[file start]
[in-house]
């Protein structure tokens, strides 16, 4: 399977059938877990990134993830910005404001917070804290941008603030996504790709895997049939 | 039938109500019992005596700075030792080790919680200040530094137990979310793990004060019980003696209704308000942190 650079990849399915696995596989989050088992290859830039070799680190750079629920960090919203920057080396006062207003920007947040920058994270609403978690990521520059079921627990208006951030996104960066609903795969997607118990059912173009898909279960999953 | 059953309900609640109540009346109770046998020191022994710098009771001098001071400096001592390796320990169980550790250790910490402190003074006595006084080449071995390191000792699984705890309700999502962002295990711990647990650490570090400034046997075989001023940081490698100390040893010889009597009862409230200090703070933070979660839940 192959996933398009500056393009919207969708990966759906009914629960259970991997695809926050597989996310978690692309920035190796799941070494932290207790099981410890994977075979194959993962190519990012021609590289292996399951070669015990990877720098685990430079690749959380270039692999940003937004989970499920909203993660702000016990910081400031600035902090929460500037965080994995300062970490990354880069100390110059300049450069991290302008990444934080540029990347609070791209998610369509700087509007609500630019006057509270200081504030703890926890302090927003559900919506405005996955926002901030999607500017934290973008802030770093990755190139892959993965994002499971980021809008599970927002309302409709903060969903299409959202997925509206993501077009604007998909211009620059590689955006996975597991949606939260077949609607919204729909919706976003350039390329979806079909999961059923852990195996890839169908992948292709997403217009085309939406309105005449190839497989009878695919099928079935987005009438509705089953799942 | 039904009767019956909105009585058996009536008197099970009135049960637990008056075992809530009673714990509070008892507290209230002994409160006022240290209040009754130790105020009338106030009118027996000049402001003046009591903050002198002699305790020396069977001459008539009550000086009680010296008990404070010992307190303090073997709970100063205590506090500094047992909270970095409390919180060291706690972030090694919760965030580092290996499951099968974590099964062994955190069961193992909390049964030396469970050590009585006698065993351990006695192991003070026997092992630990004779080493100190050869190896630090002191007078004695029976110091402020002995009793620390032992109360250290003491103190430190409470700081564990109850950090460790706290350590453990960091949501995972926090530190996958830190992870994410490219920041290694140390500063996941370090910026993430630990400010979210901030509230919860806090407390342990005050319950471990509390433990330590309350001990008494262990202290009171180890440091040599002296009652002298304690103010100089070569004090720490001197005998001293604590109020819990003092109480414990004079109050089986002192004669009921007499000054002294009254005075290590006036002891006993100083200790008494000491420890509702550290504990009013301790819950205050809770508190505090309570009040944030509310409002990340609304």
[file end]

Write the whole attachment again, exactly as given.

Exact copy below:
[in-house]
């Protein structure tokens, strides 16, 4: 399977059938877990990134993830910005404001917070804290941008603030996504790709895997049939 | 039938109500019992005596700075030792080790919680200040530094137990979310793990004060019980003696209704308000942190 650079990849399915696995596989989050088992290859830039070799680190750079629920960090919203920057080396006062207003920007947040920058994270609403978690990521520059079921627990208006951030996104960066609903795969997607118990059912173009898909279960999953 | 059953309900609640109540009346109770046998020191022994710098009771001098001071400096001592390796320990169980550790250790910490402190003074006595006084080449071995390191000792699984705890309700999502962002295990711990647990650490570090400034046997075989001023940081490698100390040893010889009597009862409230200090703070933070979660839940 192959996933398009500056393009919207969708990966759906009914629960259970991997695809926050597989996310978690692309920035190796799941070494932290207790099981410890994977075979194959993962190519990012021609590289292996399951070669015990990877720098685990430079690749959380270039692999940003937004989970499920909203993660702000016990910081400031600035902090929460500037965080994995300062970490990354880069100390110059300049450069991290302008990444934080540029990347609070791209998610369509700087509007609500630019006057509270200081504030703890926890302090927003559900919506405005996955926002901030999607500017934290973008802030770093990755190139892959993965994002499971980021809008599970927002309302409709903060969903299409959202997925509206993501077009604007998909211009620059590689955006996975597991949606939260077949609607919204729909919706976003350039390329979806079909999961059923852990195996890839169908992948292709997403217009085309939406309105005449190839497989009878695919099928079935987005009438509705089953799942 | 039904009767019956909105009585058996009536008197099970009135049960637990008056075992809530009673714990509070008892507290209230002994409160006022240290209040009754130790105020009338106030009118027996000049402001003046009591903050002198002699305790020396069977001459008539009550000086009680010296008990404070010992307190303090073997709970100063205590506090500094047992909270970095409390919180060291706690972030090694919760965030580092290996499951099968974590099964062994955190069961193992909390049964030396469970050590009585006698065993351990006695192991003070026997092992630990004779080493100190050869190896630090002191007078004695029976110091402020002995009793620390032992109360250290003491103190430190409470700081564990109850950090460790706290350590453990960091949501995972926090530190996958830190992870994410490219920041290694140390500063996941370090910026993430630990400010979210901030509230919860806090407390342990005050319950471990509390433990330590309350001990008494262990202290009171180890440091040599002296009652002298304690103010100089070569004090720490001197005998001293604590109020819990003092109480414990004079109050089986002192004669009921007499000054002294009254005075290590006036002891006993100083200790008494000491420890509702550290504990009013301790819950205050809770508190505090309570009040944030509310409002990340609304």